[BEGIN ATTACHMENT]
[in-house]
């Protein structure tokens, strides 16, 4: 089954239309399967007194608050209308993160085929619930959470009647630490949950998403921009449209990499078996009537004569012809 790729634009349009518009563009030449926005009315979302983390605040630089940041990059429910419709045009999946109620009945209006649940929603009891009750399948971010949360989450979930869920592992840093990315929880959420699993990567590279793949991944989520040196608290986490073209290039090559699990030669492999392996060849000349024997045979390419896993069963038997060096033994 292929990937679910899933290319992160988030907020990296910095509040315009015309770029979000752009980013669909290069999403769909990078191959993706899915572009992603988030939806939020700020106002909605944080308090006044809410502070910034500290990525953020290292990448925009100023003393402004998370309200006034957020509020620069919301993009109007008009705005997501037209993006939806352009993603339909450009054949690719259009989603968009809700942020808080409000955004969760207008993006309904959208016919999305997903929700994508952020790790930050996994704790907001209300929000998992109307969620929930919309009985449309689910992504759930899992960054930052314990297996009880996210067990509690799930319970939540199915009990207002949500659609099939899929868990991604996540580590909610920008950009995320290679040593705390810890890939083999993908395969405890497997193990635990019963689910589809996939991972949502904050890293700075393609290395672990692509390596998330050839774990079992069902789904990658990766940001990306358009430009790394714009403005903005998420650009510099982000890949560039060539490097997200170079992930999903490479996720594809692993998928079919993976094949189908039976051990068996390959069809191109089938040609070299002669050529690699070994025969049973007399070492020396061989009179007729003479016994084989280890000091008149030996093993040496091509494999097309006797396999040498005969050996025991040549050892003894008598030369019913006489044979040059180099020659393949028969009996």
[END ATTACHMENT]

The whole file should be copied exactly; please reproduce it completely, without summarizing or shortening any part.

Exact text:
[in-house]
């Protein structure tokens, strides 16, 4: 089954239309399967007194608050209308993160085929619930959470009647630490949950998403921009449209990499078996009537004569012809 790729634009349009518009563009030449926005009315979302983390605040630089940041990059429910419709045009999946109620009945209006649940929603009891009750399948971010949360989450979930869920592992840093990315929880959420699993990567590279793949991944989520040196608290986490073209290039090559699990030669492999392996060849000349024997045979390419896993069963038997060096033994 292929990937679910899933290319992160988030907020990296910095509040315009015309770029979000752009980013669909290069999403769909990078191959993706899915572009992603988030939806939020700020106002909605944080308090006044809410502070910034500290990525953020290292990448925009100023003393402004998370309200006034957020509020620069919301993009109007008009705005997501037209993006939806352009993603339909450009054949690719259009989603968009809700942020808080409000955004969760207008993006309904959208016919999305997903929700994508952020790790930050996994704790907001209300929000998992109307969620929930919309009985449309689910992504759930899992960054930052314990297996009880996210067990509690799930319970939540199915009990207002949500659609099939899929868990991604996540580590909610920008950009995320290679040593705390810890890939083999993908395969405890497997193990635990019963689910589809996939991972949502904050890293700075393609290395672990692509390596998330050839774990079992069902789904990658990766940001990306358009430009790394714009403005903005998420650009510099982000890949560039060539490097997200170079992930999903490479996720594809692993998928079919993976094949189908039976051990068996390959069809191109089938040609070299002669050529690699070994025969049973007399070492020396061989009179007729003479016994084989280890000091008149030996093993040496091509494999097309006797396999040498005969050996025991040549050892003894008598030369019913006489044979040059180099020659393949028969009996």